Who would have thought that turning fifty years of age could have such a profound and instantaneous effect? My IQ dropped overnight, I’m sure of it. I had a nightmare driving the bus. It all went swimmingly in the morning. Even when one of my passengers had to cancel when I was less than half a mile from her door, it wasn’t a problem. I dealt with my change of plan with youthful spontaneity, calculated the effect of it on my proposed scheduling and skipped straight to my next pick up. It all went a bit pants in the afternoon.
|Mr Gumby. (Be thankful that it's not my Mr April!!!)|
With fuel supply being a major problem on the island, the route that you intend to take should always be planned accordingly. Unless, that is, you find yourself in the position that your passengers are directors of the company. When it is they who decide who gets dropped off first, I become a passenger in my own adventure. One of them lives in Burness, at the top end of the island, near where Kelly lives and where, common sense suggests, it would be sensible to end the route in order to let the good lady have her bus back at the end of the day. Instead, contrary to my intention, we headed immediately to ‘the sunshine state’, where I dropped him off, helping him to unload his shopping and then departed to my next destination. I was a few miles down the road before it occurred to me that, in my fluster, I’d forgotten to scan his concession card. Another director lives at Lettan, at the North end of the island, up in my neck of the hypothetical woods. I remembered to scan her card properly, even if the lady hadn’t already witnessed my earlier faux pas and taken a lead in the process. So then I had to drive all the way back to Burness, waving forlornly at my own property on the way past, to the first director’s house to ask if I could swipe his card, before dropping the bus off. That was when I realised that I had forgotten to bring my car keys with me. Kelly had to drive me back home to the North end and take me back a third time to Burness to get ‘Hippocrates’, my poor, little, blue Skoda. Kelly’s husband, Mike, dropped his broad Orcadian accent to give me a very convincing Cockney “You muppet!” Kelly, meanwhile, welcomed me to ‘C.R.A.F.T.’: Can’t Remember A Flippin’ Thing. That is my life from now on.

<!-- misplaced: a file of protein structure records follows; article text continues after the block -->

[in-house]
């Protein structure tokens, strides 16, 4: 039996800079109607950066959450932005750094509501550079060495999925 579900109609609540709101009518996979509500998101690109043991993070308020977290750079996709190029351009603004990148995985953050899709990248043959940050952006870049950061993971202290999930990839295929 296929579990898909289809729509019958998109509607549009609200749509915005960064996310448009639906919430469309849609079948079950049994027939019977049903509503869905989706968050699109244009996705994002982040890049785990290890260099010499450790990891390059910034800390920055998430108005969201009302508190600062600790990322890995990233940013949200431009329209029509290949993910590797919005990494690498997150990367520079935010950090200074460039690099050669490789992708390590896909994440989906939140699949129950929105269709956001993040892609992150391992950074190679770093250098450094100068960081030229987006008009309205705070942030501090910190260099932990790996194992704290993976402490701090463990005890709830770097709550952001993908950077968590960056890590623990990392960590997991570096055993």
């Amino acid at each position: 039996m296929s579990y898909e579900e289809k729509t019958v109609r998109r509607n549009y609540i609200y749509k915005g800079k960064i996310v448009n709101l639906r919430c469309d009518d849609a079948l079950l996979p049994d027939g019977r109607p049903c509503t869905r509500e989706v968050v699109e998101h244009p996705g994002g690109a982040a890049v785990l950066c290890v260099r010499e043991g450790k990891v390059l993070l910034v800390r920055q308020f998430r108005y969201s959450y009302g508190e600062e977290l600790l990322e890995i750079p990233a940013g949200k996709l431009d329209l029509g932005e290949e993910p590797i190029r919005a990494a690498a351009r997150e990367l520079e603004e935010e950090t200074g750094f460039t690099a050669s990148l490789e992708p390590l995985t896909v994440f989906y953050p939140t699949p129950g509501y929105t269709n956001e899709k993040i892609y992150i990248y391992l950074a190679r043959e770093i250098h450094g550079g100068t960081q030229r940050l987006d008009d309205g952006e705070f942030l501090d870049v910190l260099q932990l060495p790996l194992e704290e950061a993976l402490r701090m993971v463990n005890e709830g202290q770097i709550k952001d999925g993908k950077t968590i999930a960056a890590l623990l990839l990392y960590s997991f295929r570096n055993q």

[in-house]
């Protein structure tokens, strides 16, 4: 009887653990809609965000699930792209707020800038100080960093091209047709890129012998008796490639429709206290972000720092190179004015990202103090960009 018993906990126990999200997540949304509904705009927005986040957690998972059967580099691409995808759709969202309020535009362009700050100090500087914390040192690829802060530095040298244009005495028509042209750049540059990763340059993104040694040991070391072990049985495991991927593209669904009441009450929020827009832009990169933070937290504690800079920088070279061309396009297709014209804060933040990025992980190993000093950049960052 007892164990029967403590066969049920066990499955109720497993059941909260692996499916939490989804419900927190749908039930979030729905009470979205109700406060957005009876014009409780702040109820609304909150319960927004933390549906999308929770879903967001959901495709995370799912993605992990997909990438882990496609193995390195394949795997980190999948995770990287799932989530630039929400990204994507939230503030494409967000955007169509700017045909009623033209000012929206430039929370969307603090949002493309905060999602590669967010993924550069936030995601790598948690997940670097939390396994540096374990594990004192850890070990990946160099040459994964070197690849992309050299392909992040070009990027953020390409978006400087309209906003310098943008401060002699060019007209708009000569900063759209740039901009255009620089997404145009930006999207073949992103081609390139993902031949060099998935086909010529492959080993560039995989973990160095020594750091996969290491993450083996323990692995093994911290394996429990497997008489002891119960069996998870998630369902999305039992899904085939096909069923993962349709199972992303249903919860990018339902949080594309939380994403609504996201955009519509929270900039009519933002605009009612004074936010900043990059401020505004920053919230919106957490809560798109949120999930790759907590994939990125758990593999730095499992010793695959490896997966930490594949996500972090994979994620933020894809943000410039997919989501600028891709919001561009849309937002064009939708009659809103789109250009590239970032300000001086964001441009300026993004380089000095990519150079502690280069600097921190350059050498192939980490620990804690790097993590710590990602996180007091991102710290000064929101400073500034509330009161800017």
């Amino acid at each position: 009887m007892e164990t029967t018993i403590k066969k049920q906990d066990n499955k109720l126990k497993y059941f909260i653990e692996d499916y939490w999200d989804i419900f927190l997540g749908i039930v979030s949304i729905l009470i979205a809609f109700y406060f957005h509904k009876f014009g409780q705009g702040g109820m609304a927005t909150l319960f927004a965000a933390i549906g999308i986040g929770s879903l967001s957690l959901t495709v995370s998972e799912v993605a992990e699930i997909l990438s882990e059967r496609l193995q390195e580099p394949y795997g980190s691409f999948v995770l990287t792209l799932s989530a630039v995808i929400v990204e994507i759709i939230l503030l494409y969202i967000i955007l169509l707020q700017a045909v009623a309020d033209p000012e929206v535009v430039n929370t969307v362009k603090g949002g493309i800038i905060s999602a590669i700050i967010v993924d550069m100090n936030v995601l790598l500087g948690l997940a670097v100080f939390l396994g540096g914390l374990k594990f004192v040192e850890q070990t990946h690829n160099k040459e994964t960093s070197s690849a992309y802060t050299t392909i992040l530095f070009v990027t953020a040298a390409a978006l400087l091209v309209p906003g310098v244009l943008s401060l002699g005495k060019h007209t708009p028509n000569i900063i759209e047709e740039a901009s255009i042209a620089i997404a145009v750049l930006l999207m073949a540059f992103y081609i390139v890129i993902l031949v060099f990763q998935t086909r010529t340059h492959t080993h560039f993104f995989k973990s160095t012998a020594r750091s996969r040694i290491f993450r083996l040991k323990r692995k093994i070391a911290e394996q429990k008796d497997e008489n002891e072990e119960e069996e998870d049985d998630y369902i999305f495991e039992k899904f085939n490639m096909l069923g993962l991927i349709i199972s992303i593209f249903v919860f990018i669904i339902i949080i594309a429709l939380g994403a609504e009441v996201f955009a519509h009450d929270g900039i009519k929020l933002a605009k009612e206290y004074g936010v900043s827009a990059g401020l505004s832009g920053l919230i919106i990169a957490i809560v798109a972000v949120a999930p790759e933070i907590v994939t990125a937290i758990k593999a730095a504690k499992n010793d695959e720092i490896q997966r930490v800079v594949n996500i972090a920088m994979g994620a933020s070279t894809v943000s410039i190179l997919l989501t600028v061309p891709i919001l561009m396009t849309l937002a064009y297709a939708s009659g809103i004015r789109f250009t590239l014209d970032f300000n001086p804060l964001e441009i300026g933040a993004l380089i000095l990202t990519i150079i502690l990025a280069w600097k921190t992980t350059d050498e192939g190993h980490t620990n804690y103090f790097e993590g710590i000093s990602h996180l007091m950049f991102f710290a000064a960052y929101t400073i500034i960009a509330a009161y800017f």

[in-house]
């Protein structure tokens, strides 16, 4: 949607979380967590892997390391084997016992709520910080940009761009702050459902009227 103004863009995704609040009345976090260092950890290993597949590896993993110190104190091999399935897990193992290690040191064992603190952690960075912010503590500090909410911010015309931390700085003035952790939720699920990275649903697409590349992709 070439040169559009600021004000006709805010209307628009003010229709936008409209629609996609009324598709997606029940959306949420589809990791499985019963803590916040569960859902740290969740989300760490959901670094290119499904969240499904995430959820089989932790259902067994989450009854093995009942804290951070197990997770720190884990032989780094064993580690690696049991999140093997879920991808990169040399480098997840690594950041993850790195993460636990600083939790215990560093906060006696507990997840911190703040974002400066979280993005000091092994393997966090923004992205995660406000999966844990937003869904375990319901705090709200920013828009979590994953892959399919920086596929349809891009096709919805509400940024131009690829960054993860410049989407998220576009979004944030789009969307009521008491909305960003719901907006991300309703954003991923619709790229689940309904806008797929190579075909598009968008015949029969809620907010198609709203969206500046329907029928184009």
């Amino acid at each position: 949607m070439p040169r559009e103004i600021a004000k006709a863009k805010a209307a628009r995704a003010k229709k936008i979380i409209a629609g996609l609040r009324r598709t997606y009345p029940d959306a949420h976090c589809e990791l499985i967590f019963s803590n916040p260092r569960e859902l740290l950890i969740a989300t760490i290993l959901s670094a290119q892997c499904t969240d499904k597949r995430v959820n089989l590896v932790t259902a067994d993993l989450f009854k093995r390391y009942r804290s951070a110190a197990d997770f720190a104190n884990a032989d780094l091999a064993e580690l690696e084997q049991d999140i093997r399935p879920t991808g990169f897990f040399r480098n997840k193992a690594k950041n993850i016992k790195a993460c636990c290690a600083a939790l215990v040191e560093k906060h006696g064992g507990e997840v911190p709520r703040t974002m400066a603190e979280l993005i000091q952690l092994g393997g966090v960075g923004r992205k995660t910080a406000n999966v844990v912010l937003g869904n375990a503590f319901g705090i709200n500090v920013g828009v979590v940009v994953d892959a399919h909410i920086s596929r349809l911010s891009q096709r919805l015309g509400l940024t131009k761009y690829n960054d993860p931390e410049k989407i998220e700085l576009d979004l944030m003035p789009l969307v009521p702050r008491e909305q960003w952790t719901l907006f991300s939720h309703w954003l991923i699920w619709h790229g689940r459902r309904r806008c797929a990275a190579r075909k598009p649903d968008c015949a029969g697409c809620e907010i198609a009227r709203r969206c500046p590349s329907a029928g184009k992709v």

My enthusiasm for expanding my knowledge of a war that is nearly a hundred years old, but one
to steer my politics and ideology, shows no sign of abating. The latest step in
the adventure has led me to Ernst Toller, courtesy of Richard Dove’s book
entitled “He was a German”. It has made me more determined than ever not to
allow my personal beliefs to be affected by politics. Here, however, was a man of
such charisma that others looked to him to lead them in a Socialist revolution
in the face of a rising tide of Fascism. This forced him to compromise his
pacifist beliefs in order to protect those with whom he sympathized. I have no
truck with the concept of ‘democratic pacifism’ as, to me, the two are mutually
exclusive. Pacifism is an individual value, whereas my faith in collective humanity
is somewhat tenuous. I can understand that many people need to feel included, whether it is by a bond of colour, creed or the
misguided belief that they share the same specific ideology. However, no two
people are exactly alike and their aspirational goalposts are continually going
to change. Therefore, it is anathema to me that any social group can succeed in
the long term. Indeed there are all too many examples in democracy where the
careful manipulation of a common anxiety can allow some pretty unsavoury
characters to gain short-term popular support and go on to pervert history.
This is why I maintain that I am an anarchist, although it is a term with
negative connotations. But I am convinced that, deep down, most people are, as
they cherry-pick the individual values of each manifesto which appeals to them,
ignoring or protesting against those that do not.
|"He's just some guy, y'know."|
|Have I already stated my case for a new camera?|